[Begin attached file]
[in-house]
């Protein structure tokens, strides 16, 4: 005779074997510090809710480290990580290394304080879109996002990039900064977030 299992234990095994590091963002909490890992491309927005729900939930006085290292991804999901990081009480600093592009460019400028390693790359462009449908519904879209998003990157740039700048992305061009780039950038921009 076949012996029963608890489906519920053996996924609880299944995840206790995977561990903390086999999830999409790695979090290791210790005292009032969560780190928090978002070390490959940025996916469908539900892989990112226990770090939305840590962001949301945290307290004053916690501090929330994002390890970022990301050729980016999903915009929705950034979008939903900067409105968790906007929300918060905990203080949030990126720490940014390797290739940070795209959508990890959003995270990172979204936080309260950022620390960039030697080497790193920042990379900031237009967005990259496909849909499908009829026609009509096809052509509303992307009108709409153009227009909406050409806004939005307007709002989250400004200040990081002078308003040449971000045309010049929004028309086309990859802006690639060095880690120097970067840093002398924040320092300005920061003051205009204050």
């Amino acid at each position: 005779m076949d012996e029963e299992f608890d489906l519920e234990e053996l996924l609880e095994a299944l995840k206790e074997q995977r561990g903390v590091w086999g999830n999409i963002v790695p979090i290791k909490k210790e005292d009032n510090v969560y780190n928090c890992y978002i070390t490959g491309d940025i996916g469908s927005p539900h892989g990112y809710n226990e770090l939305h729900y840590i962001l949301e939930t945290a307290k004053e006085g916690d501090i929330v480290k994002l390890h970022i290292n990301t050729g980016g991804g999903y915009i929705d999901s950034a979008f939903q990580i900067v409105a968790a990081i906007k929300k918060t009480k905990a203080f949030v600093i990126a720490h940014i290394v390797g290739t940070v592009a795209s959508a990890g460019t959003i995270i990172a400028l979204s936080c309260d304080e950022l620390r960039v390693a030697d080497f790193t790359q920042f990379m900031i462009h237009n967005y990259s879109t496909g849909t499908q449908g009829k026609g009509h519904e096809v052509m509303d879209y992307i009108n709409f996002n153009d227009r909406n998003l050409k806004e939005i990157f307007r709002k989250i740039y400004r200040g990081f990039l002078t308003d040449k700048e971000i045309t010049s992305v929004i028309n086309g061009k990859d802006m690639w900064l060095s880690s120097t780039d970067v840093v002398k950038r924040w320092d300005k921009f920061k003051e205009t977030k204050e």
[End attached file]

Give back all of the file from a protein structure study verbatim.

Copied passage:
[in-house]
């Protein structure tokens, strides 16, 4: 005779074997510090809710480290990580290394304080879109996002990039900064977030 299992234990095994590091963002909490890992491309927005729900939930006085290292991804999901990081009480600093592009460019400028390693790359462009449908519904879209998003990157740039700048992305061009780039950038921009 076949012996029963608890489906519920053996996924609880299944995840206790995977561990903390086999999830999409790695979090290791210790005292009032969560780190928090978002070390490959940025996916469908539900892989990112226990770090939305840590962001949301945290307290004053916690501090929330994002390890970022990301050729980016999903915009929705950034979008939903900067409105968790906007929300918060905990203080949030990126720490940014390797290739940070795209959508990890959003995270990172979204936080309260950022620390960039030697080497790193920042990379900031237009967005990259496909849909499908009829026609009509096809052509509303992307009108709409153009227009909406050409806004939005307007709002989250400004200040990081002078308003040449971000045309010049929004028309086309990859802006690639060095880690120097970067840093002398924040320092300005920061003051205009204050």
């Amino acid at each position: 005779m076949d012996e029963e299992f608890d489906l519920e234990e053996l996924l609880e095994a299944l995840k206790e074997q995977r561990g903390v590091w086999g999830n999409i963002v790695p979090i290791k909490k210790e005292d009032n510090v969560y780190n928090c890992y978002i070390t490959g491309d940025i996916g469908s927005p539900h892989g990112y809710n226990e770090l939305h729900y840590i962001l949301e939930t945290a307290k004053e006085g916690d501090i929330v480290k994002l390890h970022i290292n990301t050729g980016g991804g999903y915009i929705d999901s950034a979008f939903q990580i900067v409105a968790a990081i906007k929300k918060t009480k905990a203080f949030v600093i990126a720490h940014i290394v390797g290739t940070v592009a795209s959508a990890g460019t959003i995270i990172a400028l979204s936080c309260d304080e950022l620390r960039v390693a030697d080497f790193t790359q920042f990379m900031i462009h237009n967005y990259s879109t496909g849909t499908q449908g009829k026609g009509h519904e096809v052509m509303d879209y992307i009108n709409f996002n153009d227009r909406n998003l050409k806004e939005i990157f307007r709002k989250i740039y400004r200040g990081f990039l002078t308003d040449k700048e971000i045309t010049s992305v929004i028309n086309g061009k990859d802006m690639w900064l060095s880690s120097t780039d970067v840093v002398k950038r924040w320092d300005k921009f920061k003051e205009t977030k204050e």